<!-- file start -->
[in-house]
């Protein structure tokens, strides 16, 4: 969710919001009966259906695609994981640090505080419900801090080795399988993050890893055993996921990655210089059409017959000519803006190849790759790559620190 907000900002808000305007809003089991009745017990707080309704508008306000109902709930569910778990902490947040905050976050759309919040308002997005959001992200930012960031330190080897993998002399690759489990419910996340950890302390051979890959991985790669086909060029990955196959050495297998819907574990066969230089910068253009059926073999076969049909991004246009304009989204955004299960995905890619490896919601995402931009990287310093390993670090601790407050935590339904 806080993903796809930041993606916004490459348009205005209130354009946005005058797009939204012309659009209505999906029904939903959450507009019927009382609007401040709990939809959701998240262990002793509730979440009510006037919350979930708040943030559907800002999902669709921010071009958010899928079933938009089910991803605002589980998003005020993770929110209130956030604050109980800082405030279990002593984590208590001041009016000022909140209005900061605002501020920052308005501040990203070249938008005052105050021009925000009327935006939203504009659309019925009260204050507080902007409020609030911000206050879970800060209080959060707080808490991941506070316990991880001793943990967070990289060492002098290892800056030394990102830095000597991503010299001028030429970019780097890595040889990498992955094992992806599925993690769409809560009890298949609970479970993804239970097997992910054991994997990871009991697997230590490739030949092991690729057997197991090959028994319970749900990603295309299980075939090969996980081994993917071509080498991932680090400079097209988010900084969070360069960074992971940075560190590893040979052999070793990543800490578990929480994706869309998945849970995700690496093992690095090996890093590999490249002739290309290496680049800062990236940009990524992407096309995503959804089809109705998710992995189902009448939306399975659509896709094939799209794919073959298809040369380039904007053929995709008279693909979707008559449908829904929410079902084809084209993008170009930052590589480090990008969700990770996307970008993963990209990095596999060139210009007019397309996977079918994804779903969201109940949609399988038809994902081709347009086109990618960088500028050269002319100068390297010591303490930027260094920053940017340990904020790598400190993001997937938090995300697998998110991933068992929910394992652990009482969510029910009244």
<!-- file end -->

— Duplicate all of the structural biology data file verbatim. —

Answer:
[in-house]
């Protein structure tokens, strides 16, 4: 969710919001009966259906695609994981640090505080419900801090080795399988993050890893055993996921990655210089059409017959000519803006190849790759790559620190 907000900002808000305007809003089991009745017990707080309704508008306000109902709930569910778990902490947040905050976050759309919040308002997005959001992200930012960031330190080897993998002399690759489990419910996340950890302390051979890959991985790669086909060029990955196959050495297998819907574990066969230089910068253009059926073999076969049909991004246009304009989204955004299960995905890619490896919601995402931009990287310093390993670090601790407050935590339904 806080993903796809930041993606916004490459348009205005209130354009946005005058797009939204012309659009209505999906029904939903959450507009019927009382609007401040709990939809959701998240262990002793509730979440009510006037919350979930708040943030559907800002999902669709921010071009958010899928079933938009089910991803605002589980998003005020993770929110209130956030604050109980800082405030279990002593984590208590001041009016000022909140209005900061605002501020920052308005501040990203070249938008005052105050021009925000009327935006939203504009659309019925009260204050507080902007409020609030911000206050879970800060209080959060707080808490991941506070316990991880001793943990967070990289060492002098290892800056030394990102830095000597991503010299001028030429970019780097890595040889990498992955094992992806599925993690769409809560009890298949609970479970993804239970097997992910054991994997990871009991697997230590490739030949092991690729057997197991090959028994319970749900990603295309299980075939090969996980081994993917071509080498991932680090400079097209988010900084969070360069960074992971940075560190590893040979052999070793990543800490578990929480994706869309998945849970995700690496093992690095090996890093590999490249002739290309290496680049800062990236940009990524992407096309995503959804089809109705998710992995189902009448939306399975659509896709094939799209794919073959298809040369380039904007053929995709008279693909979707008559449908829904929410079902084809084209993008170009930052590589480090990008969700990770996307970008993963990209990095596999060139210009007019397309996977079918994804779903969201109940949609399988038809994902081709347009086109990618960088500028050269002319100068390297010591303490930027260094920053940017340990904020790598400190993001997937938090995300697998998110991933068992929910394992652990009482969510029910009244």